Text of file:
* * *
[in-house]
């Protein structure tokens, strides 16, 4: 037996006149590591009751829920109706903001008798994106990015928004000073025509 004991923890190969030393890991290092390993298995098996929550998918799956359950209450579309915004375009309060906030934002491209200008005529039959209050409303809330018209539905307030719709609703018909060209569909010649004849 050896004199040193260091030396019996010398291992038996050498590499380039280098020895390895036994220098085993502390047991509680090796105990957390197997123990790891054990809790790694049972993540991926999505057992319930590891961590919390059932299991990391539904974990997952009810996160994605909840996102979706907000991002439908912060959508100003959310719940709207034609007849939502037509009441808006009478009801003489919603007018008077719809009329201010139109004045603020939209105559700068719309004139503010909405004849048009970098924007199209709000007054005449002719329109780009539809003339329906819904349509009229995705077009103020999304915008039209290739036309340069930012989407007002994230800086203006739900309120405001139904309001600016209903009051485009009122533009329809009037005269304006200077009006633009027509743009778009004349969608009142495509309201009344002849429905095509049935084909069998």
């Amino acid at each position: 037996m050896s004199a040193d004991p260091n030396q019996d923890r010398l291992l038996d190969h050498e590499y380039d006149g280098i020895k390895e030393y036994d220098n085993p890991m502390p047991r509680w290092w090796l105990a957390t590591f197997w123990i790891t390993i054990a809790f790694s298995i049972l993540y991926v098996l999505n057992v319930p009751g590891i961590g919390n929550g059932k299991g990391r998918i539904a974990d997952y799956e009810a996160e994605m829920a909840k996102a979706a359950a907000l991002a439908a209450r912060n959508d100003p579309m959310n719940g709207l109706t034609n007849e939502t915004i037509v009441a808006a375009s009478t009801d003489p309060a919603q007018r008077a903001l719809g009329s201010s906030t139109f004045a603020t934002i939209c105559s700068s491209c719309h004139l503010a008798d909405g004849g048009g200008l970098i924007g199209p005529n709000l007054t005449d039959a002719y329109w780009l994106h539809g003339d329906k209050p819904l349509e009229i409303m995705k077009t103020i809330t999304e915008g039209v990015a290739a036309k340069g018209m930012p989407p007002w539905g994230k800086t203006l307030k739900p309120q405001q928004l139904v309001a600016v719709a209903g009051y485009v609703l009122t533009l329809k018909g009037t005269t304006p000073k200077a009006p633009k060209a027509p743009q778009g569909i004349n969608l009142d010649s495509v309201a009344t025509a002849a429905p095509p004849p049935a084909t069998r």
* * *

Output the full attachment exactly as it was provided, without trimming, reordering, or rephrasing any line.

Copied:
[in-house]
């Protein structure tokens, strides 16, 4: 037996006149590591009751829920109706903001008798994106990015928004000073025509 004991923890190969030393890991290092390993298995098996929550998918799956359950209450579309915004375009309060906030934002491209200008005529039959209050409303809330018209539905307030719709609703018909060209569909010649004849 050896004199040193260091030396019996010398291992038996050498590499380039280098020895390895036994220098085993502390047991509680090796105990957390197997123990790891054990809790790694049972993540991926999505057992319930590891961590919390059932299991990391539904974990997952009810996160994605909840996102979706907000991002439908912060959508100003959310719940709207034609007849939502037509009441808006009478009801003489919603007018008077719809009329201010139109004045603020939209105559700068719309004139503010909405004849048009970098924007199209709000007054005449002719329109780009539809003339329906819904349509009229995705077009103020999304915008039209290739036309340069930012989407007002994230800086203006739900309120405001139904309001600016209903009051485009009122533009329809009037005269304006200077009006633009027509743009778009004349969608009142495509309201009344002849429905095509049935084909069998």
């Amino acid at each position: 037996m050896s004199a040193d004991p260091n030396q019996d923890r010398l291992l038996d190969h050498e590499y380039d006149g280098i020895k390895e030393y036994d220098n085993p890991m502390p047991r509680w290092w090796l105990a957390t590591f197997w123990i790891t390993i054990a809790f790694s298995i049972l993540y991926v098996l999505n057992v319930p009751g590891i961590g919390n929550g059932k299991g990391r998918i539904a974990d997952y799956e009810a996160e994605m829920a909840k996102a979706a359950a907000l991002a439908a209450r912060n959508d100003p579309m959310n719940g709207l109706t034609n007849e939502t915004i037509v009441a808006a375009s009478t009801d003489p309060a919603q007018r008077a903001l719809g009329s201010s906030t139109f004045a603020t934002i939209c105559s700068s491209c719309h004139l503010a008798d909405g004849g048009g200008l970098i924007g199209p005529n709000l007054t005449d039959a002719y329109w780009l994106h539809g003339d329906k209050p819904l349509e009229i409303m995705k077009t103020i809330t999304e915008g039209v990015a290739a036309k340069g018209m930012p989407p007002w539905g994230k800086t203006l307030k739900p309120q405001q928004l139904v309001a600016v719709a209903g009051y485009v609703l009122t533009l329809k018909g009037t005269t304006p000073k200077a009006p633009k060209a027509p743009q778009g569909i004349n969608l009142d010649s495509v309201a009344t025509a002849a429905p095509p004849p049935a084909t069998r």